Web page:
If you’re getting too little or poor sleep, it could actually signal something significant about your health. In fact, certain sleep habits, even some that are relatively common, could be signs of an underlying medical condition.
If you wake up in the night soaking wet in sweat, it can be a signal of various conditions that you might want to get checked out by a medical professional. Hormonal fluctuations are a common cause, particularly if you’ve recently started taking medication that can affect your levels of estrogen. Infections and fevers, certain medications and chronic low blood sugar can also cause night sweating.
The occasional nightmare is extremely common, but having them regularly, especially if they cause distress or disrupt your daily life, can be a signal of something else. Repetitive nightmares might be caused by things like stress, trauma, medication side effects, or substance withdrawal.
Snoring is usually a sign of a cold or a blocked nose, but it can also be a symptom of a dangerous condition called sleep apnea. People with sleep apnea experience blocked airways while asleep, meaning that they might stop breathing for 10 seconds or more. Sleep apnea can also be a symptom of diabetes or another underlying health condition.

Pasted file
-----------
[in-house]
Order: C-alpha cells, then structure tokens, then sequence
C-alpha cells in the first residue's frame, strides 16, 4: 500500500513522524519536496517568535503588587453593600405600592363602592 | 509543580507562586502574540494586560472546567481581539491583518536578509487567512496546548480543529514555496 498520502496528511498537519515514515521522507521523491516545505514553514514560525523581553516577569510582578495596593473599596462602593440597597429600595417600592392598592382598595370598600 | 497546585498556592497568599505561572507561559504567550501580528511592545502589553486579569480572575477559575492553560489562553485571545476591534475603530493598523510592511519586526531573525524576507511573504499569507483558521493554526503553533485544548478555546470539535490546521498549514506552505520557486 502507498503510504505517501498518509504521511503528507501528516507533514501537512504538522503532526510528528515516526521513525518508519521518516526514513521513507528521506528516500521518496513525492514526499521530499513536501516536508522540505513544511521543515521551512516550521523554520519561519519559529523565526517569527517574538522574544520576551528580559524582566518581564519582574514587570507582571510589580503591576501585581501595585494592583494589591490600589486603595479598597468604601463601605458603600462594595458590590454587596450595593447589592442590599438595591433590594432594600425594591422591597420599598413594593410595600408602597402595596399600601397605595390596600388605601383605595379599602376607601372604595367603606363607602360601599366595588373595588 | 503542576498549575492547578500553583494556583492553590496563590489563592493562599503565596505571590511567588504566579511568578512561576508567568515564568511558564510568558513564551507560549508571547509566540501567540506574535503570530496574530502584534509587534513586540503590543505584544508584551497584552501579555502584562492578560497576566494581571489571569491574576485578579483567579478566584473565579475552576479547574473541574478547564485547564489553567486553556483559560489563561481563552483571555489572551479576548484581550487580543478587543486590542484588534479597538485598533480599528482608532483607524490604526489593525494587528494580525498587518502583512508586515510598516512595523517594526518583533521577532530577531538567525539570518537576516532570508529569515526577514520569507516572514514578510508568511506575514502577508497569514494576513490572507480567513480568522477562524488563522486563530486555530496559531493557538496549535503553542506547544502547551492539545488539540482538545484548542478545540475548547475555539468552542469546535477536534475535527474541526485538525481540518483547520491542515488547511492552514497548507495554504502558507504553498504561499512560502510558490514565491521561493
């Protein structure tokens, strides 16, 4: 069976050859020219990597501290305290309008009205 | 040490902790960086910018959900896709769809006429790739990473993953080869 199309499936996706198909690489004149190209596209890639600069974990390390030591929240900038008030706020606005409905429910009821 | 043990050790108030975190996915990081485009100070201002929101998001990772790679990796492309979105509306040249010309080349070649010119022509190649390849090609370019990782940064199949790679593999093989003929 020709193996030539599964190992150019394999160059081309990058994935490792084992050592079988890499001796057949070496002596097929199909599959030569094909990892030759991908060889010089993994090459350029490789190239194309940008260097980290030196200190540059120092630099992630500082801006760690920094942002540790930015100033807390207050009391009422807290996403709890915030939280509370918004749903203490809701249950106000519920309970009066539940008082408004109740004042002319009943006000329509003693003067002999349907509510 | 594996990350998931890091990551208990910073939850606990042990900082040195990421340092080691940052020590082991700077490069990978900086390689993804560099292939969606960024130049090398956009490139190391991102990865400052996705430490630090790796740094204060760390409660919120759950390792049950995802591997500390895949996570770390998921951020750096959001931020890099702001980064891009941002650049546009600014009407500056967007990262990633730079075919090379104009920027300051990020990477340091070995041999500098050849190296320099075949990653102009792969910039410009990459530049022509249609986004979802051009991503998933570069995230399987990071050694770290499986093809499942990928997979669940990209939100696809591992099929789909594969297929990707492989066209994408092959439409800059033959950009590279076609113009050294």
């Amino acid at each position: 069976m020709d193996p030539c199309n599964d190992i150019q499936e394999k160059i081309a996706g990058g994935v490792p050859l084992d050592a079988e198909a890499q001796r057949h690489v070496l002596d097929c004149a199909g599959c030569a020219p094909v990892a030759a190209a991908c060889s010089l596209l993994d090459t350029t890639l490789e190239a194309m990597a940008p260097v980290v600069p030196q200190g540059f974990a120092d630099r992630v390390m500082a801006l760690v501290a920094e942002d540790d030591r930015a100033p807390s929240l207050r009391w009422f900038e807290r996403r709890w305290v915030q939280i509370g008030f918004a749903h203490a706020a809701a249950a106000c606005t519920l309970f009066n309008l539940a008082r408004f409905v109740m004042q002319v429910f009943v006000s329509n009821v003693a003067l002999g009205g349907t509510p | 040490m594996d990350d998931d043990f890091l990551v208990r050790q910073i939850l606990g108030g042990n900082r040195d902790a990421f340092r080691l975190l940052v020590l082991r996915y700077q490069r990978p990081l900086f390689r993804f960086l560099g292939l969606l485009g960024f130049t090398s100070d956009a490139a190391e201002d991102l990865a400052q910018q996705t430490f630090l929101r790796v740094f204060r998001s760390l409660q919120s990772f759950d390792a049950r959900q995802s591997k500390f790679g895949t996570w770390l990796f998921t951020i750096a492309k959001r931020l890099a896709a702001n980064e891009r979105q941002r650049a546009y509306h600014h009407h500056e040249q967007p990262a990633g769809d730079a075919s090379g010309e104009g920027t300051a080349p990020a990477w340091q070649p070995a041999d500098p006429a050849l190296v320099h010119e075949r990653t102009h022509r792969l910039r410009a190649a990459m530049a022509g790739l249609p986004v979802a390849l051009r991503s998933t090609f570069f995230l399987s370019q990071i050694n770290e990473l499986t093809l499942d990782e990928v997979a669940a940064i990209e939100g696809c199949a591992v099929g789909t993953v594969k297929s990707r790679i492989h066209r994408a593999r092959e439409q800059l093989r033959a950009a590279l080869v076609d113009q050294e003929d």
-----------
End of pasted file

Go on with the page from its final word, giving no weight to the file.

Sometimes insomnia can be linked to other, more severe health conditions. Insomnia can be triggered by medications, chronic pain, conditions like Parkinson’s, depression, heartburn and many other illnesses.
Nocturia is the medical term for needing to urinate a lot at night, to the point where it disrupts your sleep. The condition can be a signal that the body can’t manage its fluids properly, which can occur in people with diabetes, during pregnancy, in response to certain medications, or when you have a urinary tract infection.
Sleepwalking is common, particularly among children. But if you still sleepwalk as an adult, it’s possible that your brain is responding to an infection, fever, sedatives, stress or anxiety.